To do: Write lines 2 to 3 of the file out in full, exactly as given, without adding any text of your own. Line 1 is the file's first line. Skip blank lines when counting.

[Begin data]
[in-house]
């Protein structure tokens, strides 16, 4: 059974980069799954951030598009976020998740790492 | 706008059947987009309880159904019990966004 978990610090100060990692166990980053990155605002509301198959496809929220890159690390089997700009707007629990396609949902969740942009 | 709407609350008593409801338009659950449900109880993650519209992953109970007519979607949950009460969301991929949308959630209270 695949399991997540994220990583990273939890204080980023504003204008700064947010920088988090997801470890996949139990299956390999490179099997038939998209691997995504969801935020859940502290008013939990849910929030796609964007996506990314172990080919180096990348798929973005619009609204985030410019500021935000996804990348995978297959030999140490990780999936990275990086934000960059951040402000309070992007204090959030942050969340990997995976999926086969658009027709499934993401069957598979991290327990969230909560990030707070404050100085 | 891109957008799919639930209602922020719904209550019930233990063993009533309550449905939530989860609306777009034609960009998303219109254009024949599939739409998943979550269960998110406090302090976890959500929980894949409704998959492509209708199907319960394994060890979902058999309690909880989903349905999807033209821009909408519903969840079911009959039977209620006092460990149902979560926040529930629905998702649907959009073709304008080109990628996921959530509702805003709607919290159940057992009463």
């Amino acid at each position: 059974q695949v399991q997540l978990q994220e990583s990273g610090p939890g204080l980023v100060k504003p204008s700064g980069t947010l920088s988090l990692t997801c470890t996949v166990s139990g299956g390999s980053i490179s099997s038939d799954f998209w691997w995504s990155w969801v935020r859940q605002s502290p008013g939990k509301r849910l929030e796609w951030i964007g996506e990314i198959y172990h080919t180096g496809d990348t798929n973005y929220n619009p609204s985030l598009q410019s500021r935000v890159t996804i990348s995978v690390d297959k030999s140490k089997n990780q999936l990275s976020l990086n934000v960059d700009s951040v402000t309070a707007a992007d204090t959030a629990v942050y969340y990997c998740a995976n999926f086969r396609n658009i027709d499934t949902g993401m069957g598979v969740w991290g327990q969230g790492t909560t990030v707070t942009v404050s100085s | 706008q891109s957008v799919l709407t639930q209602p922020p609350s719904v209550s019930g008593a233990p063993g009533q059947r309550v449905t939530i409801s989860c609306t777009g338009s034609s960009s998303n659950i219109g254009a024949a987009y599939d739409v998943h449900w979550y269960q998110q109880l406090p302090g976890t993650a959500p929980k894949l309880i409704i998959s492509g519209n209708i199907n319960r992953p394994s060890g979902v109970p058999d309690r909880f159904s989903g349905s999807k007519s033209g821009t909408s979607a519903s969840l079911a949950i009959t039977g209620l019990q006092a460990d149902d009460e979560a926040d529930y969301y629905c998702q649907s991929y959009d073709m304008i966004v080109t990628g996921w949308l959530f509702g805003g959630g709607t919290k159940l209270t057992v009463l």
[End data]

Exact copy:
């Protein structure tokens, strides 16, 4: 059974980069799954951030598009976020998740790492 | 706008059947987009309880159904019990966004 978990610090100060990692166990980053990155605002509301198959496809929220890159690390089997700009707007629990396609949902969740942009 | 709407609350008593409801338009659950449900109880993650519209992953109970007519979607949950009460969301991929949308959630209270 695949399991997540994220990583990273939890204080980023504003204008700064947010920088988090997801470890996949139990299956390999490179099997038939998209691997995504969801935020859940502290008013939990849910929030796609964007996506990314172990080919180096990348798929973005619009609204985030410019500021935000996804990348995978297959030999140490990780999936990275990086934000960059951040402000309070992007204090959030942050969340990997995976999926086969658009027709499934993401069957598979991290327990969230909560990030707070404050100085 | 891109957008799919639930209602922020719904209550019930233990063993009533309550449905939530989860609306777009034609960009998303219109254009024949599939739409998943979550269960998110406090302090976890959500929980894949409704998959492509209708199907319960394994060890979902058999309690909880989903349905999807033209821009909408519903969840079911009959039977209620006092460990149902979560926040529930629905998702649907959009073709304008080109990628996921959530509702805003709607919290159940057992009463």
């Amino acid at each position: 059974q695949v399991q997540l978990q994220e990583s990273g610090p939890g204080l980023v100060k504003p204008s700064g980069t947010l920088s988090l990692t997801c470890t996949v166990s139990g299956g390999s980053i490179s099997s038939d799954f998209w691997w995504s990155w969801v935020r859940q605002s502290p008013g939990k509301r849910l929030e796609w951030i964007g996506e990314i198959y172990h080919t180096g496809d990348t798929n973005y929220n619009p609204s985030l598009q410019s500021r935000v890159t996804i990348s995978v690390d297959k030999s140490k089997n990780q999936l990275s976020l990086n934000v960059d700009s951040v402000t309070a707007a992007d204090t959030a629990v942050y969340y990997c998740a995976n999926f086969r396609n658009i027709d499934t949902g993401m069957g598979v969740w991290g327990q969230g790492t909560t990030v707070t942009v404050s100085s | 706008q891109s957008v799919l709407t639930q209602p922020p609350s719904v209550s019930g008593a233990p063993g009533q059947r309550v449905t939530i409801s989860c609306t777009g338009s034609s960009s998303n659950i219109g254009a024949a987009y599939d739409v998943h449900w979550y269960q998110q109880l406090p302090g976890t993650a959500p929980k894949l309880i409704i998959s492509g519209n209708i199907n319960r992953p394994s060890g979902v109970p058999d309690r909880f159904s989903g349905s999807k007519s033209g821009t909408s979607a519903s969840l079911a949950i009959t039977g209620l019990q006092a460990d149902d009460e979560a926040d529930y969301y629905c998702q649907s991929y959009d073709m304008i966004v080109t990628g996921w949308l959530f509702g805003g959630g709607t919290k159940l209270t057992v009463l």